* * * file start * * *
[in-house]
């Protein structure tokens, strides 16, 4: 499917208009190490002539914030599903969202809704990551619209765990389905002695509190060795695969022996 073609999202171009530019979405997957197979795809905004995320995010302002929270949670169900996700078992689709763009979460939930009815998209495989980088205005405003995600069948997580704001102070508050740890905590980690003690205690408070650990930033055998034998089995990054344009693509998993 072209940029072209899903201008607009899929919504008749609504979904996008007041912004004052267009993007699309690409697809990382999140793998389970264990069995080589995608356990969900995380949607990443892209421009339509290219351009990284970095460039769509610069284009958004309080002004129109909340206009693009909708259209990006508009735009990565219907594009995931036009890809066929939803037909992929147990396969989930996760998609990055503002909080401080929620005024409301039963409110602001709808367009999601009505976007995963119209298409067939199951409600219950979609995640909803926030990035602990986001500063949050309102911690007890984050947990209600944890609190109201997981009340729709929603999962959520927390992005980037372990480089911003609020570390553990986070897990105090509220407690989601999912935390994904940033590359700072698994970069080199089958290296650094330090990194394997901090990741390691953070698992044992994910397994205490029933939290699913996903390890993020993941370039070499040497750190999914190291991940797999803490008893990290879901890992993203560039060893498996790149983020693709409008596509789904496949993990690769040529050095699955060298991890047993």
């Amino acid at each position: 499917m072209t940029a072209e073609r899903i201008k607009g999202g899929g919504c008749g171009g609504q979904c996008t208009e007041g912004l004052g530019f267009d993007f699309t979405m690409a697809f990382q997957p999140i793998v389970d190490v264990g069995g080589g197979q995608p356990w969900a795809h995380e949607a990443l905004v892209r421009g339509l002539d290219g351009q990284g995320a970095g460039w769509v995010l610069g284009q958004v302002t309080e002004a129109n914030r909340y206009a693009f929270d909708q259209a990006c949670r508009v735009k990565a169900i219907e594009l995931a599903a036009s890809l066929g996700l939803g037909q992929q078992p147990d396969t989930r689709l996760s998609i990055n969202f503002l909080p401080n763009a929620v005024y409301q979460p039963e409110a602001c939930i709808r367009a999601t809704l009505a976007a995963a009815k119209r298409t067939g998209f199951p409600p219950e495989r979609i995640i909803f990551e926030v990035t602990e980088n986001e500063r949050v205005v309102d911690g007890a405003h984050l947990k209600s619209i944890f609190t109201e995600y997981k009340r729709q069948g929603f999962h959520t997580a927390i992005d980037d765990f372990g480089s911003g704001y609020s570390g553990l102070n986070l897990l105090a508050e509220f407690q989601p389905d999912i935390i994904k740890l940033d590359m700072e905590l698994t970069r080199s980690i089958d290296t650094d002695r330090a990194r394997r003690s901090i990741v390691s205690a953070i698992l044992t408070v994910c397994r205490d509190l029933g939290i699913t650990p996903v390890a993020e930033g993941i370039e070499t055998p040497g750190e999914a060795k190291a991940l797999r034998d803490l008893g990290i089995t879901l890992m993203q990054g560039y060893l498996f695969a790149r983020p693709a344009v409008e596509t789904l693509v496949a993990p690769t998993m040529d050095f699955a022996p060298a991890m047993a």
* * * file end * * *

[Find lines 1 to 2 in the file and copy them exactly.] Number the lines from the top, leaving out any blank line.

[in-house]
């Protein structure tokens, strides 16, 4: 499917208009190490002539914030599903969202809704990551619209765990389905002695509190060795695969022996 073609999202171009530019979405997957197979795809905004995320995010302002929270949670169900996700078992689709763009979460939930009815998209495989980088205005405003995600069948997580704001102070508050740890905590980690003690205690408070650990930033055998034998089995990054344009693509998993 072209940029072209899903201008607009899929919504008749609504979904996008007041912004004052267009993007699309690409697809990382999140793998389970264990069995080589995608356990969900995380949607990443892209421009339509290219351009990284970095460039769509610069284009958004309080002004129109909340206009693009909708259209990006508009735009990565219907594009995931036009890809066929939803037909992929147990396969989930996760998609990055503002909080401080929620005024409301039963409110602001709808367009999601009505976007995963119209298409067939199951409600219950979609995640909803926030990035602990986001500063949050309102911690007890984050947990209600944890609190109201997981009340729709929603999962959520927390992005980037372990480089911003609020570390553990986070897990105090509220407690989601999912935390994904940033590359700072698994970069080199089958290296650094330090990194394997901090990741390691953070698992044992994910397994205490029933939290699913996903390890993020993941370039070499040497750190999914190291991940797999803490008893990290879901890992993203560039060893498996790149983020693709409008596509789904496949993990690769040529050095699955060298991890047993």